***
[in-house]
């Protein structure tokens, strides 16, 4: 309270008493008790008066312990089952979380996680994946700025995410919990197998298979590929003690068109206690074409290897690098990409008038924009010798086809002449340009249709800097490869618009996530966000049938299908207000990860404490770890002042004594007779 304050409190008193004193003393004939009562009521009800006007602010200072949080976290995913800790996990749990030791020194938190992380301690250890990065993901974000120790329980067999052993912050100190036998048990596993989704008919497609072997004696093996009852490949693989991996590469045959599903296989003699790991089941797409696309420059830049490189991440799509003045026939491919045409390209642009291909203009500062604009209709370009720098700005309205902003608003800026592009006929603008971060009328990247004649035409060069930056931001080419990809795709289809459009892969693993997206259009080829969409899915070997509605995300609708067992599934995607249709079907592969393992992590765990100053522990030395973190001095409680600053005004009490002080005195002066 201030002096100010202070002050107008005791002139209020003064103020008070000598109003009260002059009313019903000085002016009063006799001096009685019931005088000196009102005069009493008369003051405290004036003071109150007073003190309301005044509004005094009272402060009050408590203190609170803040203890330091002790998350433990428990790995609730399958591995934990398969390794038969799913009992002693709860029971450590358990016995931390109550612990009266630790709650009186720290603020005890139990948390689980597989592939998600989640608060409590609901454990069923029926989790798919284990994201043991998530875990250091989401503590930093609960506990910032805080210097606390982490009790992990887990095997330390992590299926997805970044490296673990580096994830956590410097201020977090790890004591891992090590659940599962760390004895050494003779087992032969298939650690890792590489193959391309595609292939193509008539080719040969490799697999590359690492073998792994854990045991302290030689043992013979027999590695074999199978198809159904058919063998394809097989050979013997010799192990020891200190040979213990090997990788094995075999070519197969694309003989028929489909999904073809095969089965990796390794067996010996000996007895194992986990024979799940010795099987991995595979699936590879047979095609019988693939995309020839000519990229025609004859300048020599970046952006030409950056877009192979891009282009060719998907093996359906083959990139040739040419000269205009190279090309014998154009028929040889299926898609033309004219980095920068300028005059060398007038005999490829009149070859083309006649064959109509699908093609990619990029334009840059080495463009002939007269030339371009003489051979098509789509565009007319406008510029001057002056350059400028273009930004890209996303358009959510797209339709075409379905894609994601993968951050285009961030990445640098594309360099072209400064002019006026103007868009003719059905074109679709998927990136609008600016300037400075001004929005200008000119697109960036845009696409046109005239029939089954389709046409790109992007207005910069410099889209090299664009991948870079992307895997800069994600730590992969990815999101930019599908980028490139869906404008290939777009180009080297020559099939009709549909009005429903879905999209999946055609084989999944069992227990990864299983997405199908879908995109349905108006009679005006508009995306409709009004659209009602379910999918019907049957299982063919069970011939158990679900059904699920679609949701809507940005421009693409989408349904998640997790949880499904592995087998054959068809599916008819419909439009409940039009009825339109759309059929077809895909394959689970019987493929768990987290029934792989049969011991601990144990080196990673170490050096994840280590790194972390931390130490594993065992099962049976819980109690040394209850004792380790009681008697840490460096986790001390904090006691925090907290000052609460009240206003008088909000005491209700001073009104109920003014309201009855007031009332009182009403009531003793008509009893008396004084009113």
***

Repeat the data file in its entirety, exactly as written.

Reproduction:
[in-house]
């Protein structure tokens, strides 16, 4: 309270008493008790008066312990089952979380996680994946700025995410919990197998298979590929003690068109206690074409290897690098990409008038924009010798086809002449340009249709800097490869618009996530966000049938299908207000990860404490770890002042004594007779 304050409190008193004193003393004939009562009521009800006007602010200072949080976290995913800790996990749990030791020194938190992380301690250890990065993901974000120790329980067999052993912050100190036998048990596993989704008919497609072997004696093996009852490949693989991996590469045959599903296989003699790991089941797409696309420059830049490189991440799509003045026939491919045409390209642009291909203009500062604009209709370009720098700005309205902003608003800026592009006929603008971060009328990247004649035409060069930056931001080419990809795709289809459009892969693993997206259009080829969409899915070997509605995300609708067992599934995607249709079907592969393992992590765990100053522990030395973190001095409680600053005004009490002080005195002066 201030002096100010202070002050107008005791002139209020003064103020008070000598109003009260002059009313019903000085002016009063006799001096009685019931005088000196009102005069009493008369003051405290004036003071109150007073003190309301005044509004005094009272402060009050408590203190609170803040203890330091002790998350433990428990790995609730399958591995934990398969390794038969799913009992002693709860029971450590358990016995931390109550612990009266630790709650009186720290603020005890139990948390689980597989592939998600989640608060409590609901454990069923029926989790798919284990994201043991998530875990250091989401503590930093609960506990910032805080210097606390982490009790992990887990095997330390992590299926997805970044490296673990580096994830956590410097201020977090790890004591891992090590659940599962760390004895050494003779087992032969298939650690890792590489193959391309595609292939193509008539080719040969490799697999590359690492073998792994854990045991302290030689043992013979027999590695074999199978198809159904058919063998394809097989050979013997010799192990020891200190040979213990090997990788094995075999070519197969694309003989028929489909999904073809095969089965990796390794067996010996000996007895194992986990024979799940010795099987991995595979699936590879047979095609019988693939995309020839000519990229025609004859300048020599970046952006030409950056877009192979891009282009060719998907093996359906083959990139040739040419000269205009190279090309014998154009028929040889299926898609033309004219980095920068300028005059060398007038005999490829009149070859083309006649064959109509699908093609990619990029334009840059080495463009002939007269030339371009003489051979098509789509565009007319406008510029001057002056350059400028273009930004890209996303358009959510797209339709075409379905894609994601993968951050285009961030990445640098594309360099072209400064002019006026103007868009003719059905074109679709998927990136609008600016300037400075001004929005200008000119697109960036845009696409046109005239029939089954389709046409790109992007207005910069410099889209090299664009991948870079992307895997800069994600730590992969990815999101930019599908980028490139869906404008290939777009180009080297020559099939009709549909009005429903879905999209999946055609084989999944069992227990990864299983997405199908879908995109349905108006009679005006508009995306409709009004659209009602379910999918019907049957299982063919069970011939158990679900059904699920679609949701809507940005421009693409989408349904998640997790949880499904592995087998054959068809599916008819419909439009409940039009009825339109759309059929077809895909394959689970019987493929768990987290029934792989049969011991601990144990080196990673170490050096994840280590790194972390931390130490594993065992099962049976819980109690040394209850004792380790009681008697840490460096986790001390904090006691925090907290000052609460009240206003008088909000005491209700001073009104109920003014309201009855007031009332009182009403009531003793008509009893008396004084009113």